Modeling discussions: Data deletions

time to read 4 min | 671 words

A decade(!) ago  I wrote that you should avoid soft deletes. Today I run into a question in the mailing list and I remembered writing about this, it turned out that there has been quite the discussion on this at the time.

The context of the discussion at the time was deleting data from relational systems, but the same principles apply. The question I just fielded asked how you can translate a Delete() operation inside the RavenDB client to a soft delete (IsDeleted = true) operation. The RavenDB client API supports a few ways to interact with how we are talking to the underlying database, including some pretty interesting hooks deep into the pipeline.

What it doesn’t offer, though, is a way to turn a Delete() operation into and update (or an update to a delete). We do have facilities in place that allow you to detect (and abort) on invalid operations. For example, invoices should never be deleted. You can tell the RavenDB client API that it should throw whenever an invoice is about to be deleted, but you have no way of saying that we should take the Delete(invoice) and turn that into a soft delete operation.

This is quite intentionally by design.

Having a way to transform basic operations (like delete –> update) is a good way to be pretty confused about what is actually going on in the system. It is better to allow the user to enforce the required behavior (invoices cannot be deleted) and let the calling code handle this different.

The natural response here, of course, is that this places a burden on the calling code. Surely we want to be able to follow DRY and not write conditionals when the user clicks on the delete button. But this isn’t an issue where this is extra duplicated code.

  • An invoice is never deleted, it is cancelled. There are tax implications on that, you need to get it correct.
  • A payment is never removed, it is refunded.

You absolutely want to block deletions of those type of documents, and you need to treat them (very) different in code.

In the enusing decade since the blog posts at the top of this post were written, there have been a number of changes. Some of them are architecturally minor, such as the database technology of choice or the guiding principles for maintainable software development. Some of them are pretty significant.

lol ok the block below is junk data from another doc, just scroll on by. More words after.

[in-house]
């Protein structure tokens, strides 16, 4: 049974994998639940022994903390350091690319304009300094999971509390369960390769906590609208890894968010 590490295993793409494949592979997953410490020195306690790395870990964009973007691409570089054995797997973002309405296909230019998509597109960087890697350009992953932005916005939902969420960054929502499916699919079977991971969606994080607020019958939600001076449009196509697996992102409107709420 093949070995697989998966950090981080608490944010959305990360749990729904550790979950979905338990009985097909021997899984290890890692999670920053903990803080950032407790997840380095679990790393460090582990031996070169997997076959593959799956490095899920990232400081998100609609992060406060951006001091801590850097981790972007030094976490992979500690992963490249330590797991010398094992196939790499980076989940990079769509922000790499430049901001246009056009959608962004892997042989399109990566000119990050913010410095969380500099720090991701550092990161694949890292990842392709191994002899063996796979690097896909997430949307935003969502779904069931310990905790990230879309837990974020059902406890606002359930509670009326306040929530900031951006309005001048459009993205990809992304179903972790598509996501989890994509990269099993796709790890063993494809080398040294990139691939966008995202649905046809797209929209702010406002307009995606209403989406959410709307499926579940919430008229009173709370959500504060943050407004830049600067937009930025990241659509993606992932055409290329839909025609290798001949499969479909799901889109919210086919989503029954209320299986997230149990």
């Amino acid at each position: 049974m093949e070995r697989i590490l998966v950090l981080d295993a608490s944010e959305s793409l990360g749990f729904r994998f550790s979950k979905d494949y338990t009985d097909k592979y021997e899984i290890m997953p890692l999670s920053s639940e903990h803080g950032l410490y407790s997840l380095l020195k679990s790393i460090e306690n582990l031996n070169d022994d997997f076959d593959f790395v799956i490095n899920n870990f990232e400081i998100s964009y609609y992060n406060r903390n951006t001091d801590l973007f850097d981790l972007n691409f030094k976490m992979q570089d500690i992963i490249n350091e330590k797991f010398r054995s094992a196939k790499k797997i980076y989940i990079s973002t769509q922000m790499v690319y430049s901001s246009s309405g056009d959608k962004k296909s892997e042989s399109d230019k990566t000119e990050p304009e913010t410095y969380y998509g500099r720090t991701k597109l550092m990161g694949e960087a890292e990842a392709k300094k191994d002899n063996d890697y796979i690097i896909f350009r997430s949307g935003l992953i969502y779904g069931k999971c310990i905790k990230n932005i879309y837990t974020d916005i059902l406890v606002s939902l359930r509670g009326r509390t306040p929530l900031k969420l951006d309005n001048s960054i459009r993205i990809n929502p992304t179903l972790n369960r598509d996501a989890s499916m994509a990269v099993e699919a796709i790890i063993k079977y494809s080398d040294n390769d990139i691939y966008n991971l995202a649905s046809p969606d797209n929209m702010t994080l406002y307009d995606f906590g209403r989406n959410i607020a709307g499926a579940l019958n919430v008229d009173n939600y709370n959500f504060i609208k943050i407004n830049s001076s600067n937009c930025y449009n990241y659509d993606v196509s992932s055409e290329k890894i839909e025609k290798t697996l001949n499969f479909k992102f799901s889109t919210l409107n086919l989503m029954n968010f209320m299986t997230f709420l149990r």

One such change is the GDPR.

“Huh?!” I can imagine you thinking. How does the GDPR applies to an architectural discussion of soft deletes vs. business operations. It turns out that it is very relevant. One of the things that the GDPR mandates (and there are similar laws elsewhere, such as the CCPA) the right to be forgotten. So if you are using soft deletes, you might actually run into real problems down the line. “I asked to be deleted, they told me they did, but they secretly kept my data!”.  The one thing that I keep hearing about the GDPR is that no one ever found it humorous. Not with the kind of penalties that are attached to it.

So when thinking about deletes in your system, you need to consider quite a few factors:

  • Does it make sense, from a business perspective, to actually lose that data? Deleting a note from a customer’s record is probably just fine. Removing the record of the customer at all? Probably not.
  • Do I need to keep this data? Invoices are one thing that pops to mind.
  • Do I need to forget this data? That is the other way, and what you can forget and how can be really complex.

At any rate, for all but the simplest scenarios, just marking IsDeleted = true is likely not going to be sufficient. And all the other arguments that has been raised (which I’m not going to repeat, read the posts, they are good ones) are still in effect.